4.894,50 | 64% | 3.132,48 |

1.762,02 | 128% | 2.255,39 |

– 493,37 |

And, as statistics confirmed, losing streaks will happen no matter how good you are as a trade. Thus, it is just a matter of time until you blow up with the Martingale approach.

**Anti-Martingale**

The anti-Martingale tries to eliminate the risks of the pure Martingale method.

With this approach, the trader does not double-up after a loss and uses his regular risk level. Therefore, a losing streak cannot wipe out the trader as fast.

On the other hand, when a trader has a winning streak, he doubles-up and risk twice as much on the next trade. The idea behind this approach is that after a winning trade, you are trading with ‘free’ money.

For example, a trader realizes a profit of $200 on his trade, where he risked 1% on a $10,000 account; now his new account size is $10,200. On his next trade, he can risk $200 which is 1.96% of $10,200. If his trade is another winner with a reward:risk ratio of 2, he makes $400 and his new account size is now $10,600. On his next trade, he can risk the $600 which are now 5.7% of $10,600.

**Pros:**

- Traders can potentially make more money during winning streaks and do not fall as easily below their original starting account balance.

**Cons:**

- Just one loss can wipe out all the previous gains. For this reason, traders should not just double-up their position size, but use a smaller factor than 2 to determine the position size after a winner. This way, they will still be left with a profit after realizing a losing trade.
- Account swings with the anti-martingale technique can be significant because losses after winning streaks can be very large. If a trader cannot deal with such losses, the anti-Martingale method could lead to further problems. It is advisable that a trader determines a certain level when he does not double his position size anymore, but goes back to his original approach, securing his gains.

**Fixed ratio**

The fixed ratio approach is based on the profit factor of a trader. Therefore, a trader has to determine the amount of profit that allows him to increase his position (also known as ‘Delta’).

For example, a trader can start out with trading only one contract and he chooses his Delta to be $2,000. Every time the trader realizes his profit Delta of $2,000 he can increase his position size by 1 contract.

**Pros:**

- Only when the trader is actually making profits, he can increase his position size.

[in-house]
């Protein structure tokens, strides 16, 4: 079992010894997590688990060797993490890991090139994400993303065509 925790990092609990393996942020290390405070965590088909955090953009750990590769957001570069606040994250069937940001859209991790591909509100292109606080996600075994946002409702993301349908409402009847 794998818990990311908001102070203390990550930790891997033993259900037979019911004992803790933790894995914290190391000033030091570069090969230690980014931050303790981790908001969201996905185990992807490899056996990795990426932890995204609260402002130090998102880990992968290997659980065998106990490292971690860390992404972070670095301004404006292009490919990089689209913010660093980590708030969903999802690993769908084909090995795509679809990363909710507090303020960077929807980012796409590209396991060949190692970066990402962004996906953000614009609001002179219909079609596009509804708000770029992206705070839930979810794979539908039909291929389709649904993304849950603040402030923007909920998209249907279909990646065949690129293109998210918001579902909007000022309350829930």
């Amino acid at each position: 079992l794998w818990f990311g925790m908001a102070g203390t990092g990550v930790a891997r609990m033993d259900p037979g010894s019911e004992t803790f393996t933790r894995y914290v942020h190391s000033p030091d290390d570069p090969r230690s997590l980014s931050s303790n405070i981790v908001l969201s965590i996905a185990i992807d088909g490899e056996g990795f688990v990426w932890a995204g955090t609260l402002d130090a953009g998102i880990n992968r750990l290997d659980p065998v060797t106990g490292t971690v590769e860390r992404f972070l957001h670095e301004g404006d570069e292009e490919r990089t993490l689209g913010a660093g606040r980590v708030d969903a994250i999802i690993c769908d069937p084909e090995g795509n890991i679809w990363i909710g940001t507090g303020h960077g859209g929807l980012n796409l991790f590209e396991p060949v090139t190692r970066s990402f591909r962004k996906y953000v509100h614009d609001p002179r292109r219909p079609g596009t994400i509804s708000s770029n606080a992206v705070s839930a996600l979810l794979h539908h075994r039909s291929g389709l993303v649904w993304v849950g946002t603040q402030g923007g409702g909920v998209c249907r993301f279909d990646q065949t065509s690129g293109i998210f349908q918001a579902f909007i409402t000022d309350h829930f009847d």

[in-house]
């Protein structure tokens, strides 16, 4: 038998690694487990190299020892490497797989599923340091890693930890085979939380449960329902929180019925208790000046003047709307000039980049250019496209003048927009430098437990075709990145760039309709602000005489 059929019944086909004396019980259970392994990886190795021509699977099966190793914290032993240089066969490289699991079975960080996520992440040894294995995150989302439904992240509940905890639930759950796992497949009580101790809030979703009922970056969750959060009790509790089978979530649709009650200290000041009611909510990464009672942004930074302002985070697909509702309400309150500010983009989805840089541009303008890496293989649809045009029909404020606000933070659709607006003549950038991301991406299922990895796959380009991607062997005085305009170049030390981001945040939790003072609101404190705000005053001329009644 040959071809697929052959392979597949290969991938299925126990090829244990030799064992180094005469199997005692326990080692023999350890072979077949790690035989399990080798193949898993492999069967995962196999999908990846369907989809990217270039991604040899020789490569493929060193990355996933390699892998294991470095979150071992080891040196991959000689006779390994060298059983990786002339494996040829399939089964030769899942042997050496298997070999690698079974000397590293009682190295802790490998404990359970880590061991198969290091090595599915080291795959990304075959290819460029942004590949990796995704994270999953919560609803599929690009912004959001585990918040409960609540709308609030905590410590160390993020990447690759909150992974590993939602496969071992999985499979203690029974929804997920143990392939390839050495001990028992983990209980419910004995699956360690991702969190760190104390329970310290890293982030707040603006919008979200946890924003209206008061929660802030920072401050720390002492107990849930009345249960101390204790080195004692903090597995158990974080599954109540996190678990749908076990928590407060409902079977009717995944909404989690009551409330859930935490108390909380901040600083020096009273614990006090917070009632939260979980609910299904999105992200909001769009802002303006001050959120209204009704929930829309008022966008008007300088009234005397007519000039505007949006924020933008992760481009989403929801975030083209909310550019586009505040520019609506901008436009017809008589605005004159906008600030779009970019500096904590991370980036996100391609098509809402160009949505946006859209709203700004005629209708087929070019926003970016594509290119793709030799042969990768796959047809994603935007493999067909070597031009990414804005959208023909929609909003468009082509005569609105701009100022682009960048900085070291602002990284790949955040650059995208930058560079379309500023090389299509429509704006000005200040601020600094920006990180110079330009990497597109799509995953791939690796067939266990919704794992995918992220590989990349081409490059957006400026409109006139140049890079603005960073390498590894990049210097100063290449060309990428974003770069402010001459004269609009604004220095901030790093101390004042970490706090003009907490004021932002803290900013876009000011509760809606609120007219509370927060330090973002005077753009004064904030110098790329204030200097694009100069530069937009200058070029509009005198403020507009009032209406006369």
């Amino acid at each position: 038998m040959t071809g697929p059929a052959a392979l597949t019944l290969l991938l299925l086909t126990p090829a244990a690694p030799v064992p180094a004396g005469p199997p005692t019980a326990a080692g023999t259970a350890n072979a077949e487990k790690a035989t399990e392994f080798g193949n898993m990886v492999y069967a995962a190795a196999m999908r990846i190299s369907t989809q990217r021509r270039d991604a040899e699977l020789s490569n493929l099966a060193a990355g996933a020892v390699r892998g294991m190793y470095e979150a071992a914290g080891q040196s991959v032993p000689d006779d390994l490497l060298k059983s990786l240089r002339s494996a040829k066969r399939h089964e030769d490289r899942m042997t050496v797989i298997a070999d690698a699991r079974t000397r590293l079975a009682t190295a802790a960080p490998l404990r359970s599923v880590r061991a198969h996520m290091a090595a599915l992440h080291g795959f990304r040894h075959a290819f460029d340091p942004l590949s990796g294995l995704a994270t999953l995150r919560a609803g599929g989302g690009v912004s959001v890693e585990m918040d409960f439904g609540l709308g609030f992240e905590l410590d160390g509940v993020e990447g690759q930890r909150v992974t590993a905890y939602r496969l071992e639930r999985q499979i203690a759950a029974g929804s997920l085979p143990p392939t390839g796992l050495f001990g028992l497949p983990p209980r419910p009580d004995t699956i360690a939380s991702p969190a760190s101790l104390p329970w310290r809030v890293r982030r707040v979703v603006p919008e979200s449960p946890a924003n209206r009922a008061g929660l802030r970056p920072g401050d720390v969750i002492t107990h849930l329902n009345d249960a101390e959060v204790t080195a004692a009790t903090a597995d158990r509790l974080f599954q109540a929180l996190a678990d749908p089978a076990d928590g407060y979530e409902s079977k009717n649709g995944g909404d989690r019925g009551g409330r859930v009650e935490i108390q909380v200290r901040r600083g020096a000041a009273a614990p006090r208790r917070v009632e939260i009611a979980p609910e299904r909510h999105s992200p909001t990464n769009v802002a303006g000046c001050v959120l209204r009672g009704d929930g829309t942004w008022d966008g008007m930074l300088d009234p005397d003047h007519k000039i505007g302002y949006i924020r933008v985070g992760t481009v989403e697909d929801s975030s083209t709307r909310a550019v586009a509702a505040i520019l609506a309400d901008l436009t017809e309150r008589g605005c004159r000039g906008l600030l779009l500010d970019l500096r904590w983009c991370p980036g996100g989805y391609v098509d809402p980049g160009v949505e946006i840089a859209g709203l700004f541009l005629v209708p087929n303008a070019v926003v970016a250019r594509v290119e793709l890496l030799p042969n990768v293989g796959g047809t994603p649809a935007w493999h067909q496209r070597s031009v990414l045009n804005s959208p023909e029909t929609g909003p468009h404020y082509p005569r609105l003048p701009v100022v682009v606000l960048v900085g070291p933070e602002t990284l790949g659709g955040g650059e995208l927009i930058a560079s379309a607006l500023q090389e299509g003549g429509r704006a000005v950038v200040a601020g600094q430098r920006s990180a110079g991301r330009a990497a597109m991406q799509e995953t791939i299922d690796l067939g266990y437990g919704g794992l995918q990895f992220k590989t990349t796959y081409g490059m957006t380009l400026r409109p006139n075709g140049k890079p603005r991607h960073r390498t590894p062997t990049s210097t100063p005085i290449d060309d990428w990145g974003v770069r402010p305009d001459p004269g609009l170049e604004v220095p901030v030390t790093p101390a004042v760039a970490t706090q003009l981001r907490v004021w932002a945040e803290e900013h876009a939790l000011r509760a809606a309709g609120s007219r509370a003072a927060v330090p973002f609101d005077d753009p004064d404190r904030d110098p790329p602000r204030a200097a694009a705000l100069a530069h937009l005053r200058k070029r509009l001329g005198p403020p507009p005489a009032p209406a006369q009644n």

- By choosing the Delta, the trader can control the growth of his equity. A higher Delta means that a trader increases his positions slower, whereas a lower Delta means that a trader increases position size faster after making profits.

**Cons:**

- The Delta value is very subjective and setting the Delta is more a personal preference, rather than an exact science.
- Whereas a high Delta decreases position size with a growing account, a low Delta increases the position account when moving from one profit boundary to the next. The differences can be significant.

**Kelly’s Criterion**

The goal of the Kelly Criterion is to maximize the compounded return that can be achieved by reinvesting profits and the Kelly Criterion uses the winrate and the loss rate to determine the optimal position size. The formula looks as follows:

Position size = Winrat – ( 1- Winrate / RRR)

However, the suggested position size for the Kelly Criterion often undererstimate the impact of losses and losing streaks. Here are two examples that illustrate the point:

Example 1:

Position size = 55% – (1 – 55% / 1.5)= 25%

Example 2:

Position size = 60% – ( 1- 60% / 1) = 20%

As you can see, the suggested position sizes of the Kelly Criterion are very high and much higher than should be considered for a sound risk management. To counteract this effect, the common approach is to use a fraction of the Kelly Criterion. For example, 1/10 of the Kelly Criterion would lead to 2.5% and 2% position sizes in the example above.

**Pros:**

- Maximizes the growth rate
- Provides a mathematical framework for a structured approach

**Cons:**

- A full Kelly Criterion can lead to significant drawdowns very fast. Using a fraction of the fully Kelly Criterion should be considered.